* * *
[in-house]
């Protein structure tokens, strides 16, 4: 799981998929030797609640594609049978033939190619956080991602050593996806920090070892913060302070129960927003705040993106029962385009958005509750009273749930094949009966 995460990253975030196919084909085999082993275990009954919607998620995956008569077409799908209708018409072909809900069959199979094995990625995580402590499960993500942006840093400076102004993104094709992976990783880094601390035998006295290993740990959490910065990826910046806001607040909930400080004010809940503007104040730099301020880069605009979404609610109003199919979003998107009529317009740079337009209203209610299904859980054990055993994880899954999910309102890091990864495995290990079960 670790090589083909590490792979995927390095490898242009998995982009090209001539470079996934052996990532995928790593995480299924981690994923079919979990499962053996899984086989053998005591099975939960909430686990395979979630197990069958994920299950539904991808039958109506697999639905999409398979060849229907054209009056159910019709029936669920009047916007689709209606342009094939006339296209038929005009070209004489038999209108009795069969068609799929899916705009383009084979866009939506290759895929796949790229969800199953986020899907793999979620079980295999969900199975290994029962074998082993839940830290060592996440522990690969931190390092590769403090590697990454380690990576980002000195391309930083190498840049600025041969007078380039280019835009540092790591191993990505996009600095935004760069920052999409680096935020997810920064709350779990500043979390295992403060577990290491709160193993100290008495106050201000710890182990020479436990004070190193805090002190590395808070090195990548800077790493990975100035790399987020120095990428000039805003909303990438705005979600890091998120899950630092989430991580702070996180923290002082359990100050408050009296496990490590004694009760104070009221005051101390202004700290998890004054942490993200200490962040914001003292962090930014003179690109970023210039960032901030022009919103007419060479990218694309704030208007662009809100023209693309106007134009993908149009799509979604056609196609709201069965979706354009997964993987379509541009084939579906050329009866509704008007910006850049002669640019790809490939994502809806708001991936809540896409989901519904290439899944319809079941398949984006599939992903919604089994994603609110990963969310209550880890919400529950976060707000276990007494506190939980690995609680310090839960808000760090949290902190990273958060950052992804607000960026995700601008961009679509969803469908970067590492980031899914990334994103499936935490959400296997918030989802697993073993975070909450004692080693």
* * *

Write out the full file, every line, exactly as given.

[in-house]
């Protein structure tokens, strides 16, 4: 799981998929030797609640594609049978033939190619956080991602050593996806920090070892913060302070129960927003705040993106029962385009958005509750009273749930094949009966 995460990253975030196919084909085999082993275990009954919607998620995956008569077409799908209708018409072909809900069959199979094995990625995580402590499960993500942006840093400076102004993104094709992976990783880094601390035998006295290993740990959490910065990826910046806001607040909930400080004010809940503007104040730099301020880069605009979404609610109003199919979003998107009529317009740079337009209203209610299904859980054990055993994880899954999910309102890091990864495995290990079960 670790090589083909590490792979995927390095490898242009998995982009090209001539470079996934052996990532995928790593995480299924981690994923079919979990499962053996899984086989053998005591099975939960909430686990395979979630197990069958994920299950539904991808039958109506697999639905999409398979060849229907054209009056159910019709029936669920009047916007689709209606342009094939006339296209038929005009070209004489038999209108009795069969068609799929899916705009383009084979866009939506290759895929796949790229969800199953986020899907793999979620079980295999969900199975290994029962074998082993839940830290060592996440522990690969931190390092590769403090590697990454380690990576980002000195391309930083190498840049600025041969007078380039280019835009540092790591191993990505996009600095935004760069920052999409680096935020997810920064709350779990500043979390295992403060577990290491709160193993100290008495106050201000710890182990020479436990004070190193805090002190590395808070090195990548800077790493990975100035790399987020120095990428000039805003909303990438705005979600890091998120899950630092989430991580702070996180923290002082359990100050408050009296496990490590004694009760104070009221005051101390202004700290998890004054942490993200200490962040914001003292962090930014003179690109970023210039960032901030022009919103007419060479990218694309704030208007662009809100023209693309106007134009993908149009799509979604056609196609709201069965979706354009997964993987379509541009084939579906050329009866509704008007910006850049002669640019790809490939994502809806708001991936809540896409989901519904290439899944319809079941398949984006599939992903919604089994994603609110990963969310209550880890919400529950976060707000276990007494506190939980690995609680310090839960808000760090949290902190990273958060950052992804607000960026995700601008961009679509969803469908970067590492980031899914990334994103499936935490959400296997918030989802697993073993975070909450004692080693």